Melt – Deanna Witman
The ramifications of the Industrial Revolution altered the global climate via rising waters, increased temperatures, and climate refugees and altered the cultural climate via new inventions, such as photography, which has served as witness and now a vehicle for awareness and activism via its earliest methods- the salted-paper photograph. Melt continues the tradition of activist photography by documenting the shifting climate, drawing awareness to changes in world climate via participatory art.
Satellite images were gathered via the internet, and photographs were printed in the 19th-c. salted-paper photographic process, creating new landscapes. The exhibition images were created to be ephemeral, fading over the course of the exhibition, invoking a sense of change and drawing attention to the global shift. Viewers are invited and encouraged to revisit the fading landscapes to experience the disappeara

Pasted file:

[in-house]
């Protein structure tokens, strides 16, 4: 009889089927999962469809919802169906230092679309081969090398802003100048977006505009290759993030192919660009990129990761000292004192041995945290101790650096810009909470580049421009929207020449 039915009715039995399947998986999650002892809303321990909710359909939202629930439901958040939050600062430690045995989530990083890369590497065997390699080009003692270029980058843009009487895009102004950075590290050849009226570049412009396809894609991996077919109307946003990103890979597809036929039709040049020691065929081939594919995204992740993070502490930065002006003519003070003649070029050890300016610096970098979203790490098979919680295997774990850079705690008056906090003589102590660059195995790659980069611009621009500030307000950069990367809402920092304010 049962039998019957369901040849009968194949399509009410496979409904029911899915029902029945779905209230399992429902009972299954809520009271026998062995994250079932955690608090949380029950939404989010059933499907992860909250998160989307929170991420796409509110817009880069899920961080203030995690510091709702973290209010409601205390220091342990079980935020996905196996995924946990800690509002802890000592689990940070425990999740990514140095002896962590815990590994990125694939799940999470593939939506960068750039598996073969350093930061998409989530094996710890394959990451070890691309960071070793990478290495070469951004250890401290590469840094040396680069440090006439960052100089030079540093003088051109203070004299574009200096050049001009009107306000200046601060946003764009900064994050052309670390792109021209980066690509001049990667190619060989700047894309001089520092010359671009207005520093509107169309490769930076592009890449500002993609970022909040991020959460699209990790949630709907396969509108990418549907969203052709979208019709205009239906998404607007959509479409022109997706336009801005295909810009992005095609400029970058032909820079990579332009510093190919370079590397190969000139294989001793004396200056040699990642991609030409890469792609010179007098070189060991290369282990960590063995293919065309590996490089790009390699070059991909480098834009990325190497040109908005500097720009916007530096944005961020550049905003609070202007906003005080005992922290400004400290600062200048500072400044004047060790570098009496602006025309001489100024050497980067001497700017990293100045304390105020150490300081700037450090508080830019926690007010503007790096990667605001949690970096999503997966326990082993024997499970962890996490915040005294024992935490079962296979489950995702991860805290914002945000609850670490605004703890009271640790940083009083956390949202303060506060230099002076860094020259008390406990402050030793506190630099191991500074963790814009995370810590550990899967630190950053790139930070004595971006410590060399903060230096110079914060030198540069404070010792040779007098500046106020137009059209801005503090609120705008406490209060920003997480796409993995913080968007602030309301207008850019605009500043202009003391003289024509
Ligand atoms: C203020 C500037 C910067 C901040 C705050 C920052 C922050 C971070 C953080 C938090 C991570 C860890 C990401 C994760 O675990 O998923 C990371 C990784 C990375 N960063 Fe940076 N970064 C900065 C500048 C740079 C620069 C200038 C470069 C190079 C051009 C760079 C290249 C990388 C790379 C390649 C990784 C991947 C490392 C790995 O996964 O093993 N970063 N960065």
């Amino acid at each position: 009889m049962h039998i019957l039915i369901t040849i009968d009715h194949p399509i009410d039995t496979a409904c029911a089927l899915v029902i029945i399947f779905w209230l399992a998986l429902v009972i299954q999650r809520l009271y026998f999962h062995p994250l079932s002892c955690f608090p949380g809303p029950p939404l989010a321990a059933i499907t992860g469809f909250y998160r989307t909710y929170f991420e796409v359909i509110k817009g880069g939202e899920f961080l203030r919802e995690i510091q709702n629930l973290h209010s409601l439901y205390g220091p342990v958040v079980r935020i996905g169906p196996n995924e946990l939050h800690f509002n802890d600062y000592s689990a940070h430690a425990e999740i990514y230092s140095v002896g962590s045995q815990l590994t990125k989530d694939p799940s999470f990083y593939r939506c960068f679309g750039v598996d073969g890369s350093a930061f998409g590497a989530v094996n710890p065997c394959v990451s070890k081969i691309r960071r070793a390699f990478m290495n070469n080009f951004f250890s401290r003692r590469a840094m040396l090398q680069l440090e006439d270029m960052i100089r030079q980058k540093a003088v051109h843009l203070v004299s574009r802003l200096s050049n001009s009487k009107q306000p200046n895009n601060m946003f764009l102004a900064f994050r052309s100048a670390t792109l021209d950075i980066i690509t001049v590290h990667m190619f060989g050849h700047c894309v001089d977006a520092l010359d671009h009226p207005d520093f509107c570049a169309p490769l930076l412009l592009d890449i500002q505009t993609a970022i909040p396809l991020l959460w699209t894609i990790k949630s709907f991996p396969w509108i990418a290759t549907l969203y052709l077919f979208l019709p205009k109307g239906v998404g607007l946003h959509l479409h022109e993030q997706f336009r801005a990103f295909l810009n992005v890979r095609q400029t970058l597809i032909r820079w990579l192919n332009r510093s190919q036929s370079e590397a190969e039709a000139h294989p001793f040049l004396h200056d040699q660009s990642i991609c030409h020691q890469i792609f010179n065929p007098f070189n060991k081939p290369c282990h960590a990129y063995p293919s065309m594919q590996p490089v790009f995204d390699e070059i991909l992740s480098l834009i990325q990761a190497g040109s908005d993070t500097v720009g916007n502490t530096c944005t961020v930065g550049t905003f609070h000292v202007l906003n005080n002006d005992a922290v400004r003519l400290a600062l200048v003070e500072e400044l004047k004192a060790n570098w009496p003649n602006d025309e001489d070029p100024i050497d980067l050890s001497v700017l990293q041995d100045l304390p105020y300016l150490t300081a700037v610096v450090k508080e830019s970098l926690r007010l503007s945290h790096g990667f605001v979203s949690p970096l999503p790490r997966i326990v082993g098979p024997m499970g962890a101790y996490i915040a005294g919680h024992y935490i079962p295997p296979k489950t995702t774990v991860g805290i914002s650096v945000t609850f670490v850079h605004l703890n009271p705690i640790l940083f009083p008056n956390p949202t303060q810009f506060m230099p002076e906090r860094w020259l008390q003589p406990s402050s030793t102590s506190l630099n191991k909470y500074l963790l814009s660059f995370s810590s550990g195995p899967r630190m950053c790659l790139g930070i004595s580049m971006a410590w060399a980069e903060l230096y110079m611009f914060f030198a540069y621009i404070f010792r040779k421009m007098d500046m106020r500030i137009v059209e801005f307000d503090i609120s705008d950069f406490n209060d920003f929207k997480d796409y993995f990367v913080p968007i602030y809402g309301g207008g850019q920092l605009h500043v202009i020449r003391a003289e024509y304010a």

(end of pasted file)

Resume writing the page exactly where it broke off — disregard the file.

Gulf of Maine Coastal Ecosystem Survey
I have just wrapped up a three-year integrated, interdisciplinary investigation of the coastal zone of the Gulf of Maine (project blog; final report). Our multi-agency science team simultaneously sampled ocean physics, plankton, fish, birds, and mammals to develop a working model of biological hotspots that will aid in marine spatial planning in this region. Unity student Samantha McGarrigle ’17 assisted with sampling activities in 2016.
Student-Led Research Projects
Rae-Ann MacLellan-Hurd : Why is the pond green?